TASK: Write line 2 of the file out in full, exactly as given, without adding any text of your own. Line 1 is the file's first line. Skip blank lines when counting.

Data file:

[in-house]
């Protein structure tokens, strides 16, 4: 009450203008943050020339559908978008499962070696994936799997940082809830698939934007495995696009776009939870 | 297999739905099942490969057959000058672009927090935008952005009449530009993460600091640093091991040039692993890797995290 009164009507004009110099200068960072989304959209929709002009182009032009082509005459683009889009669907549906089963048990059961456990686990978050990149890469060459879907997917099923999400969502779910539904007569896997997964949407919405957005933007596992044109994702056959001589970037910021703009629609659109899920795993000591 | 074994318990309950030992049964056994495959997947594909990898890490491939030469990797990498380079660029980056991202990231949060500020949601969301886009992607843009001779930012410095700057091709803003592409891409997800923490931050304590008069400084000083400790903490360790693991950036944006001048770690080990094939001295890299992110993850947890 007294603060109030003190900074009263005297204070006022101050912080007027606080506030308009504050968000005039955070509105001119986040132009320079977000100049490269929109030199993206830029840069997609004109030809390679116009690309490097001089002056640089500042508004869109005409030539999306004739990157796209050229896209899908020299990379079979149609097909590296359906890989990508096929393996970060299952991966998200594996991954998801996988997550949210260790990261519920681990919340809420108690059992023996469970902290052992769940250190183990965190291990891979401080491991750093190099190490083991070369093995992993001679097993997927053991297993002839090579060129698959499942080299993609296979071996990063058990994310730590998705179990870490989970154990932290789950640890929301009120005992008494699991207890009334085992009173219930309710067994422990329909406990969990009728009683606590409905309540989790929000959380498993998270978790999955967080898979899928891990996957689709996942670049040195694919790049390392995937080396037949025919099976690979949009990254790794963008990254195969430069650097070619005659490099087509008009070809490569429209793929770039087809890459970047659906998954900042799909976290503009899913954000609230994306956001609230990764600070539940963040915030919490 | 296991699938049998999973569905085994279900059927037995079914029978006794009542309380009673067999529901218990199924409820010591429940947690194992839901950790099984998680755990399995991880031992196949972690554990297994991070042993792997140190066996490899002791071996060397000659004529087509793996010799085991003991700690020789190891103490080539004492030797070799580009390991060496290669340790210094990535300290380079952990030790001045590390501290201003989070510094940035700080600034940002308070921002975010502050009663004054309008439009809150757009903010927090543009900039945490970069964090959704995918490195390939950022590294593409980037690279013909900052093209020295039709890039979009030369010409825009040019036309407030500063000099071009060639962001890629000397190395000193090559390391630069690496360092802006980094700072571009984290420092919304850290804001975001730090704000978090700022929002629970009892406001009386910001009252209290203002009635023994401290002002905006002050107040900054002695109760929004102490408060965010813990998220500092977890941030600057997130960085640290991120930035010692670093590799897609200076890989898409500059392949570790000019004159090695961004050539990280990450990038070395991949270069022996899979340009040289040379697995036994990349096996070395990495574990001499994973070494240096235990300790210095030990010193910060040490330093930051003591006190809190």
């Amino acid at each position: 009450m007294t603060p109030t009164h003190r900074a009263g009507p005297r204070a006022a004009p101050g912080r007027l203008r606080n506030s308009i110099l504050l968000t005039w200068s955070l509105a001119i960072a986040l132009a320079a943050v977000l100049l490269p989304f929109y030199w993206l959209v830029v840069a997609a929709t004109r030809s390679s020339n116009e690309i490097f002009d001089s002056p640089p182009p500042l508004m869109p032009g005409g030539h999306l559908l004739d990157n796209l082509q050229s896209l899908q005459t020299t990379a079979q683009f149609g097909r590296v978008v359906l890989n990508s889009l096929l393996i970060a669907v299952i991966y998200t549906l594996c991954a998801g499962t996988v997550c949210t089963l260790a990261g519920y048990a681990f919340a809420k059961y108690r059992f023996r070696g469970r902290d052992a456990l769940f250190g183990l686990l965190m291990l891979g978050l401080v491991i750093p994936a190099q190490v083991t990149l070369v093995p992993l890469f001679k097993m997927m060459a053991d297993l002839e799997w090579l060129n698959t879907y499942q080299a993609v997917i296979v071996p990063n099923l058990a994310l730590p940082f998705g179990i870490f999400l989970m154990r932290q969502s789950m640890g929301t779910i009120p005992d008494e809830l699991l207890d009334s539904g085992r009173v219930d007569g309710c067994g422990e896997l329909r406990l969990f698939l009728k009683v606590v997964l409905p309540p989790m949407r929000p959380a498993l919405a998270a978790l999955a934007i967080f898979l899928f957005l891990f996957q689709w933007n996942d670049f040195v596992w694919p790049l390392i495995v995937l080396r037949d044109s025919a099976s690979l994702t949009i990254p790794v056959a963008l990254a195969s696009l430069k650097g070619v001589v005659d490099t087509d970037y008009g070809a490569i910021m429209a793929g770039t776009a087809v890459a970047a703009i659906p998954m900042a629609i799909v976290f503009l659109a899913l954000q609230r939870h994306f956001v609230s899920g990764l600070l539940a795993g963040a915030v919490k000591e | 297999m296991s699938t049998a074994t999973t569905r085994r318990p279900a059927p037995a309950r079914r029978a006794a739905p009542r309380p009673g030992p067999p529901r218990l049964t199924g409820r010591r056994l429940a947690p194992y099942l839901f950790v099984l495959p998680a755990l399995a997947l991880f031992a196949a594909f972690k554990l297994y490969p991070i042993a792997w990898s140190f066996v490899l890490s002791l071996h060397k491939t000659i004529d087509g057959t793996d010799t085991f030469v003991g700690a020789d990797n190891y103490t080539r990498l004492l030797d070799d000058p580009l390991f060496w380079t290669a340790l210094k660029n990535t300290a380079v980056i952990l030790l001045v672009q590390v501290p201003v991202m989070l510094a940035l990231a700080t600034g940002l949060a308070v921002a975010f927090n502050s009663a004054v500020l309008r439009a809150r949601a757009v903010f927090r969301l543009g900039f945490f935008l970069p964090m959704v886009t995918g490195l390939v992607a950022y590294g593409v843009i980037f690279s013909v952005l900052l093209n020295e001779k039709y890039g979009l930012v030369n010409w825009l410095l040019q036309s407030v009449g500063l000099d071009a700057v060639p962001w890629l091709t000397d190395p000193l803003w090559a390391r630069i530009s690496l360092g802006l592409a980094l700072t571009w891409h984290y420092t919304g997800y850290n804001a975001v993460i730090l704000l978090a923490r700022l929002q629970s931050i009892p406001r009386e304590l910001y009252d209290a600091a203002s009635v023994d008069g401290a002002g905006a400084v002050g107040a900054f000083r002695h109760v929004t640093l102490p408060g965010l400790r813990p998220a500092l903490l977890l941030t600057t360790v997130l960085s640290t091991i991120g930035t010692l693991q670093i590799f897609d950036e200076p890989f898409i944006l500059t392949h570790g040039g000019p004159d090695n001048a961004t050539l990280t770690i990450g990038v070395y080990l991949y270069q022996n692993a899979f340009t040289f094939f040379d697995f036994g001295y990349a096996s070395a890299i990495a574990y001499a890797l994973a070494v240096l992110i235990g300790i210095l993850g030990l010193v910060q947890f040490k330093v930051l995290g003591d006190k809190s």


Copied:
């Protein structure tokens, strides 16, 4: 009450203008943050020339559908978008499962070696994936799997940082809830698939934007495995696009776009939870 | 297999739905099942490969057959000058672009927090935008952005009449530009993460600091640093091991040039692993890797995290 009164009507004009110099200068960072989304959209929709002009182009032009082509005459683009889009669907549906089963048990059961456990686990978050990149890469060459879907997917099923999400969502779910539904007569896997997964949407919405957005933007596992044109994702056959001589970037910021703009629609659109899920795993000591 | 074994318990309950030992049964056994495959997947594909990898890490491939030469990797990498380079660029980056991202990231949060500020949601969301886009992607843009001779930012410095700057091709803003592409891409997800923490931050304590008069400084000083400790903490360790693991950036944006001048770690080990094939001295890299992110993850947890 007294603060109030003190900074009263005297204070006022101050912080007027606080506030308009504050968000005039955070509105001119986040132009320079977000100049490269929109030199993206830029840069997609004109030809390679116009690309490097001089002056640089500042508004869109005409030539999306004739990157796209050229896209899908020299990379079979149609097909590296359906890989990508096929393996970060299952991966998200594996991954998801996988997550949210260790990261519920681990919340809420108690059992023996469970902290052992769940250190183990965190291990891979401080491991750093190099190490083991070369093995992993001679097993997927053991297993002839090579060129698959499942080299993609296979071996990063058990994310730590998705179990870490989970154990932290789950640890929301009120005992008494699991207890009334085992009173219930309710067994422990329909406990969990009728009683606590409905309540989790929000959380498993998270978790999955967080898979899928891990996957689709996942670049040195694919790049390392995937080396037949025919099976690979949009990254790794963008990254195969430069650097070619005659490099087509008009070809490569429209793929770039087809890459970047659906998954900042799909976290503009899913954000609230994306956001609230990764600070539940963040915030919490 | 296991699938049998999973569905085994279900059927037995079914029978006794009542309380009673067999529901218990199924409820010591429940947690194992839901950790099984998680755990399995991880031992196949972690554990297994991070042993792997140190066996490899002791071996060397000659004529087509793996010799085991003991700690020789190891103490080539004492030797070799580009390991060496290669340790210094990535300290380079952990030790001045590390501290201003989070510094940035700080600034940002308070921002975010502050009663004054309008439009809150757009903010927090543009900039945490970069964090959704995918490195390939950022590294593409980037690279013909900052093209020295039709890039979009030369010409825009040019036309407030500063000099071009060639962001890629000397190395000193090559390391630069690496360092802006980094700072571009984290420092919304850290804001975001730090704000978090700022929002629970009892406001009386910001009252209290203002009635023994401290002002905006002050107040900054002695109760929004102490408060965010813990998220500092977890941030600057997130960085640290991120930035010692670093590799897609200076890989898409500059392949570790000019004159090695961004050539990280990450990038070395991949270069022996899979340009040289040379697995036994990349096996070395990495574990001499994973070494240096235990300790210095030990010193910060040490330093930051003591006190809190």